updated 10:50 am EDT, Tue June 8, 2010
Morgan Stanley sees iPad already slowing netbooks
The iPad's sales rate is fast enough that it could grow faster in its first year than netbooks, Morgan Stanley analyst Katy Huberty estimated today. Having increased the expected iPad shipments in 2010 from 6 million to 10 million, Huberty estimates Apple could move 13 million to 16 million iPads in the tablet's first full year, or well over the 7.6 million netbooks that sold in that category's first 12 months.
The researcher also updated previous netbook estimates and found that the iPad had an even more destructive effect on netbook sales in the US during April than previously thought. Apple's slate was originally thought to have just flattened growth from year to year, but the netbook market ultimately shrank 13 percent compared to April last year.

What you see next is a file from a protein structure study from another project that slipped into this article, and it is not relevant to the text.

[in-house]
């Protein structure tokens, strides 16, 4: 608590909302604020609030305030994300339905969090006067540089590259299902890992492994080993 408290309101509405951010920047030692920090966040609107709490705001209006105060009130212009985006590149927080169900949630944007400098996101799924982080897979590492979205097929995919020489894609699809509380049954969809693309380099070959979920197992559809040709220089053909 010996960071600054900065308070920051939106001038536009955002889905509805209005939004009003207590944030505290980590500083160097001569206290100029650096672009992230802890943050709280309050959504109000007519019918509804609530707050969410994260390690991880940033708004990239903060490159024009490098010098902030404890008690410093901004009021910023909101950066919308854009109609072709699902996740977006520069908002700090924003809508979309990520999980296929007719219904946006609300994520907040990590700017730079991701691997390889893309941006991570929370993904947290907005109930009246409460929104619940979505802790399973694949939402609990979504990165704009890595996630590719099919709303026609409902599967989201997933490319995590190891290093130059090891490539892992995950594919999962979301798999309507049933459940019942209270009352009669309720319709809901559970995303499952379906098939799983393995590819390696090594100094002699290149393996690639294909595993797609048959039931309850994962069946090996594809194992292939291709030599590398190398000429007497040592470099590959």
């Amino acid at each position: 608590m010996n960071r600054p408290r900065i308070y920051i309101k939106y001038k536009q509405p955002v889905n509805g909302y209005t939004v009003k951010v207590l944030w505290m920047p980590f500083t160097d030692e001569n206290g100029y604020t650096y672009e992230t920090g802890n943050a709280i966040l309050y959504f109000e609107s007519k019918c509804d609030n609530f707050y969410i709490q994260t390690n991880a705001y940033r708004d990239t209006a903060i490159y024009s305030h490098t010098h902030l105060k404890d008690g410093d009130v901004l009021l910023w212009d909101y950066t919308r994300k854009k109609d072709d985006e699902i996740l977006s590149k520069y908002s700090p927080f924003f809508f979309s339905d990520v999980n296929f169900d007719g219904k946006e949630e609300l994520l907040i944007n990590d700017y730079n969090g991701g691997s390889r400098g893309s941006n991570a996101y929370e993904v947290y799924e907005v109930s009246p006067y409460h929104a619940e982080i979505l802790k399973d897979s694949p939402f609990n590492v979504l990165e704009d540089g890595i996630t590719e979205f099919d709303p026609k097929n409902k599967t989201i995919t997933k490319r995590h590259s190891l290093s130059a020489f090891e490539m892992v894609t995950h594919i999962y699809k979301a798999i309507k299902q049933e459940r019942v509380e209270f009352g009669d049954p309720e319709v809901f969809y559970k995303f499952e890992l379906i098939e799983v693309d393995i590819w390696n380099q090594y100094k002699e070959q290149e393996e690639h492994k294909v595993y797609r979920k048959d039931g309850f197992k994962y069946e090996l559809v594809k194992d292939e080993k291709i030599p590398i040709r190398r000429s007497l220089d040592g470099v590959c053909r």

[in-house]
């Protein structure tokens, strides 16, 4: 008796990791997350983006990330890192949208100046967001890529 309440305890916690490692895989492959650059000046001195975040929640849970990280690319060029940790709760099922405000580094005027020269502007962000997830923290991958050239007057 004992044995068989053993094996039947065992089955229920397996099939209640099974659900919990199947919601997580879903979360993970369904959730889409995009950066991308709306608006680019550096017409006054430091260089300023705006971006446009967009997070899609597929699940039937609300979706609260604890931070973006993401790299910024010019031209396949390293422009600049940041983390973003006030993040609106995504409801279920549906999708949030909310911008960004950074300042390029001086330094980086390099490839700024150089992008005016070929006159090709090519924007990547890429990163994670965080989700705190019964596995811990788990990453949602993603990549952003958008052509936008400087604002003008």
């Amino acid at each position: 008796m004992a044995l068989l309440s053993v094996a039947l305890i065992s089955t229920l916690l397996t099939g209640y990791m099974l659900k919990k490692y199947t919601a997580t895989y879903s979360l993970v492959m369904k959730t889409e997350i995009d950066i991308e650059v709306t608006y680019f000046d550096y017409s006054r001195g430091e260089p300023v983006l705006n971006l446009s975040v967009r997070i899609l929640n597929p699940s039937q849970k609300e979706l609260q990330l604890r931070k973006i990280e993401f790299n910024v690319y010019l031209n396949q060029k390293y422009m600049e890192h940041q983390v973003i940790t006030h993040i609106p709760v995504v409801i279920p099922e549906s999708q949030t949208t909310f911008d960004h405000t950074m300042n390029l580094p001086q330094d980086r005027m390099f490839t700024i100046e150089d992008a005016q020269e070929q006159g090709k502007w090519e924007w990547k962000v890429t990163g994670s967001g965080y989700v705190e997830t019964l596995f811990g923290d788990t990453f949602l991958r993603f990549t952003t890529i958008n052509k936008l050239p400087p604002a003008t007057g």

Such a drop is not only rare but suggests to Huberty that netbooks may have finally reached their maximum sales potential. Tablets could not only continue to gain momentum but could pass netbooks in 2012, she said.
Part of the popularity could come from the usefulness of the iPad as an actual computing device instead of as a media companion. A typical iPad owner views about 38 web pages per day; the number is nearly as high as for a desktop Linux owner and more than twice as many as for an iPhone user, who visits an average of 18. Windows and Mac users are still prolific at a respective 67 and 117 pages per day.
Morgan Stanley's data doesn't touch on foreign sales, although the iPad didn't ship to other countries until late May. The effect of Apple may be less in these areas regardless, as countries with lower median incomes are less likely to buy a strictly secondary tablet and more likely to want a device that can function more independently, like a netbook. Apple's pricing is also about $200 higher than for a typical netbook and may discourage more cost-sensitive buyers.